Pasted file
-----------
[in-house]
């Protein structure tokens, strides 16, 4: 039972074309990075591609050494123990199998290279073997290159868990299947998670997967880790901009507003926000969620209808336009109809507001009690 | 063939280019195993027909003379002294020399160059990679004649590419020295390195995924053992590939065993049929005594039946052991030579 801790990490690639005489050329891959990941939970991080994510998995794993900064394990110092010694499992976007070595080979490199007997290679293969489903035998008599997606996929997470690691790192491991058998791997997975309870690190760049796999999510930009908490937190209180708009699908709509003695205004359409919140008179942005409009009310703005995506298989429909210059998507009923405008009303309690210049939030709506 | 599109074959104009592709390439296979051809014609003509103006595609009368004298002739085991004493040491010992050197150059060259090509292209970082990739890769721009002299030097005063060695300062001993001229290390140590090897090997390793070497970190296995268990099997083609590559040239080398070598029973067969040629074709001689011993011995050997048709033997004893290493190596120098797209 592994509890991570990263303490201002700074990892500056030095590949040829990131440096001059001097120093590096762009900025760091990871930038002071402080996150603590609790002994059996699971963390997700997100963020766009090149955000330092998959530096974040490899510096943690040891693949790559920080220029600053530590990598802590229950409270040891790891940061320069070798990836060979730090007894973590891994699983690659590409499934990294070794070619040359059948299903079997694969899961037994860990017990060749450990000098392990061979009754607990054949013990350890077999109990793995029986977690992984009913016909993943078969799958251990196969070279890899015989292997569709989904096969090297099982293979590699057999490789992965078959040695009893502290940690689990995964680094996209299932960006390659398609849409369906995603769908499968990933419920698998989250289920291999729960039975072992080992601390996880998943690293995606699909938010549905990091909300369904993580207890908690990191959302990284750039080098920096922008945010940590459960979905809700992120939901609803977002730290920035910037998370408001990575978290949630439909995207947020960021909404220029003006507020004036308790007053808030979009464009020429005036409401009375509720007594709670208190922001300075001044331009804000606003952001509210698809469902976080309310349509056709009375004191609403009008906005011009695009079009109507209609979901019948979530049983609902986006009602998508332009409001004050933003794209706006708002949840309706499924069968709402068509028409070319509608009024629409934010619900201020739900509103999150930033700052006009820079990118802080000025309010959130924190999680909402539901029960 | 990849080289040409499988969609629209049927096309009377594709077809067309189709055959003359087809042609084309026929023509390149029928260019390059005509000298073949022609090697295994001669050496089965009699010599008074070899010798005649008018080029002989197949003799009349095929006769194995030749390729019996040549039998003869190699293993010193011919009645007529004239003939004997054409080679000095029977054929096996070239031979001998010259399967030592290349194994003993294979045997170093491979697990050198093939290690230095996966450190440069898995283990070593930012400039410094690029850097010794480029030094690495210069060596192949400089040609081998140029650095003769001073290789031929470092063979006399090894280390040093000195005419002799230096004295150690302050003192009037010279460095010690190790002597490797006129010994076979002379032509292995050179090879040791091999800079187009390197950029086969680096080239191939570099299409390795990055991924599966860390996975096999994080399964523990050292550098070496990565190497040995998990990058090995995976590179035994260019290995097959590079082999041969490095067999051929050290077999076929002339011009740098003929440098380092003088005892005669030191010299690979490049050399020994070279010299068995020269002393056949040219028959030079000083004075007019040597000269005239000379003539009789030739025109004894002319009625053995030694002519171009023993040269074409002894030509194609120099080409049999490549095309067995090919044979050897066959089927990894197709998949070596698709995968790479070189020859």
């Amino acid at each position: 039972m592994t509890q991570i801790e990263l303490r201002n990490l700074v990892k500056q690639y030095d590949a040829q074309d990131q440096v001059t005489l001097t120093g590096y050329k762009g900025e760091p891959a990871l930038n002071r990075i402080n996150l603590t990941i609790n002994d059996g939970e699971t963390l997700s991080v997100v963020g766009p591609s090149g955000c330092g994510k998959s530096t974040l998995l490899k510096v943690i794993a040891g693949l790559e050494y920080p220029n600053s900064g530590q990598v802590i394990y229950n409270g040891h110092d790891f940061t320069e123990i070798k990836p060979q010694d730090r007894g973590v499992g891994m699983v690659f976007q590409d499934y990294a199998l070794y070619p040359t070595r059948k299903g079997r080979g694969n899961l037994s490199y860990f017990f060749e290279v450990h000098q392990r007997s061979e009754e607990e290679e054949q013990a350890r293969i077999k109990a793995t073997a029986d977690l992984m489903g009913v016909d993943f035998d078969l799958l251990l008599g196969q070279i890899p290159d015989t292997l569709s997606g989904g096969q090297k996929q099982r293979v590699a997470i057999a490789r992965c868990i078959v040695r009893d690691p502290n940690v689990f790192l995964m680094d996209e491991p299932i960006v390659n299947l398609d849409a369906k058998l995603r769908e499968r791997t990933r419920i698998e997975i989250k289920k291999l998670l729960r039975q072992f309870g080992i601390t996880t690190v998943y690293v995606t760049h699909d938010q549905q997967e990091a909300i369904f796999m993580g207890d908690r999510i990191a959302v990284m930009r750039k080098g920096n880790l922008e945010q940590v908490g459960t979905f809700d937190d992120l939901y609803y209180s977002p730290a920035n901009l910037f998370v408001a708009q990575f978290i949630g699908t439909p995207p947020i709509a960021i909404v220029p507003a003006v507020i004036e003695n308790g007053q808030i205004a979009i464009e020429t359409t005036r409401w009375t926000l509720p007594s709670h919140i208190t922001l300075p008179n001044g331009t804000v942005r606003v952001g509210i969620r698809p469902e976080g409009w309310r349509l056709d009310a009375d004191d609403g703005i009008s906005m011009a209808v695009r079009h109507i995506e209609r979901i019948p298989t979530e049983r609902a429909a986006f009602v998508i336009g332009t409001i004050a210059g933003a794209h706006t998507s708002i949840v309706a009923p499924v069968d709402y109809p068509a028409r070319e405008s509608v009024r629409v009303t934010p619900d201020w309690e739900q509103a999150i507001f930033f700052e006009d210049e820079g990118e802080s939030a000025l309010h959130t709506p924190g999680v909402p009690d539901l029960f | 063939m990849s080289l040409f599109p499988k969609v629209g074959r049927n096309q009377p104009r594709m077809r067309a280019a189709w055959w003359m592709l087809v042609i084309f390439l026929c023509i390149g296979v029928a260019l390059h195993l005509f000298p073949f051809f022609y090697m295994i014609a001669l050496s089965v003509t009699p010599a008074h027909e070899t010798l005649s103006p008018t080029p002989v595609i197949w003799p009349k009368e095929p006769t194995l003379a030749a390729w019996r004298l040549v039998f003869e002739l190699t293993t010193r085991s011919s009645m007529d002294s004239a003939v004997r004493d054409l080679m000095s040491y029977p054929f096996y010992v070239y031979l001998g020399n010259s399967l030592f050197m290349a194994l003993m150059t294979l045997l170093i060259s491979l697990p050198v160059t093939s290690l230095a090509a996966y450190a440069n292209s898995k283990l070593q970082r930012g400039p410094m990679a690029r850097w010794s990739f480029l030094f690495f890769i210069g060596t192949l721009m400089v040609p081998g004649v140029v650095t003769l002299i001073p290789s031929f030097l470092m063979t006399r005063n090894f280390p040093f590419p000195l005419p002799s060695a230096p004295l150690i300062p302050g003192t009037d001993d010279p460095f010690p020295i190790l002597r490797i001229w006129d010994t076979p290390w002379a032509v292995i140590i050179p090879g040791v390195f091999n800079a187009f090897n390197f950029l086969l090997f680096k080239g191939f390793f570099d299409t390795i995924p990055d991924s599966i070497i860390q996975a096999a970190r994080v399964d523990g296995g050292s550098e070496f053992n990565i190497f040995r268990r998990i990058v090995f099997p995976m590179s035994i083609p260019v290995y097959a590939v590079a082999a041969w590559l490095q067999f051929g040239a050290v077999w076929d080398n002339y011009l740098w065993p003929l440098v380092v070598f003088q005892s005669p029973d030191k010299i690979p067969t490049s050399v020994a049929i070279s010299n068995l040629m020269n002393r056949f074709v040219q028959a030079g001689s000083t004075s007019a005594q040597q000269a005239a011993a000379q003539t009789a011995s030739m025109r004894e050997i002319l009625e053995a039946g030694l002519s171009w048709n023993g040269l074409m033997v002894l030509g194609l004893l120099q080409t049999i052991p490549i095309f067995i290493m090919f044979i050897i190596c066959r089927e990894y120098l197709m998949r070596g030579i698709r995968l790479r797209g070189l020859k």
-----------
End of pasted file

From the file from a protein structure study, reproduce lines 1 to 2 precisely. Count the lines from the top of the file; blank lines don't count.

[in-house]
């Protein structure tokens, strides 16, 4: 039972074309990075591609050494123990199998290279073997290159868990299947998670997967880790901009507003926000969620209808336009109809507001009690 | 063939280019195993027909003379002294020399160059990679004649590419020295390195995924053992590939065993049929005594039946052991030579 801790990490690639005489050329891959990941939970991080994510998995794993900064394990110092010694499992976007070595080979490199007997290679293969489903035998008599997606996929997470690691790192491991058998791997997975309870690190760049796999999510930009908490937190209180708009699908709509003695205004359409919140008179942005409009009310703005995506298989429909210059998507009923405008009303309690210049939030709506 | 599109074959104009592709390439296979051809014609003509103006595609009368004298002739085991004493040491010992050197150059060259090509292209970082990739890769721009002299030097005063060695300062001993001229290390140590090897090997390793070497970190296995268990099997083609590559040239080398070598029973067969040629074709001689011993011995050997048709033997004893290493190596120098797209 592994509890991570990263303490201002700074990892500056030095590949040829990131440096001059001097120093590096762009900025760091990871930038002071402080996150603590609790002994059996699971963390997700997100963020766009090149955000330092998959530096974040490899510096943690040891693949790559920080220029600053530590990598802590229950409270040891790891940061320069070798990836060979730090007894973590891994699983690659590409499934990294070794070619040359059948299903079997694969899961037994860990017990060749450990000098392990061979009754607990054949013990350890077999109990793995029986977690992984009913016909993943078969799958251990196969070279890899015989292997569709989904096969090297099982293979590699057999490789992965078959040695009893502290940690689990995964680094996209299932960006390659398609849409369906995603769908499968990933419920698998989250289920291999729960039975072992080992601390996880998943690293995606699909938010549905990091909300369904993580207890908690990191959302990284750039080098920096922008945010940590459960979905809700992120939901609803977002730290920035910037998370408001990575978290949630439909995207947020960021909404220029003006507020004036308790007053808030979009464009020429005036409401009375509720007594709670208190922001300075001044331009804000606003952001509210698809469902976080309310349509056709009375004191609403009008906005011009695009079009109507209609979901019948979530049983609902986006009602998508332009409001004050933003794209706006708002949840309706499924069968709402068509028409070319509608009024629409934010619900201020739900509103999150930033700052006009820079990118802080000025309010959130924190999680909402539901029960 | 990849080289040409499988969609629209049927096309009377594709077809067309189709055959003359087809042609084309026929023509390149029928260019390059005509000298073949022609090697295994001669050496089965009699010599008074070899010798005649008018080029002989197949003799009349095929006769194995030749390729019996040549039998003869190699293993010193011919009645007529004239003939004997054409080679000095029977054929096996070239031979001998010259399967030592290349194994003993294979045997170093491979697990050198093939290690230095996966450190440069898995283990070593930012400039410094690029850097010794480029030094690495210069060596192949400089040609081998140029650095003769001073290789031929470092063979006399090894280390040093000195005419002799230096004295150690302050003192009037010279460095010690190790002597490797006129010994076979002379032509292995050179090879040791091999800079187009390197950029086969680096080239191939570099299409390795990055991924599966860390996975096999994080399964523990050292550098070496990565190497040995998990990058090995995976590179035994260019290995097959590079082999041969490095067999051929050290077999076929002339011009740098003929440098380092003088005892005669030191010299690979490049050399020994070279010299068995020269002393056949040219028959030079000083004075007019040597000269005239000379003539009789030739025109004894002319009625053995030694002519171009023993040269074409002894030509194609120099080409049999490549095309067995090919044979050897066959089927990894197709998949070596698709995968790479070189020859």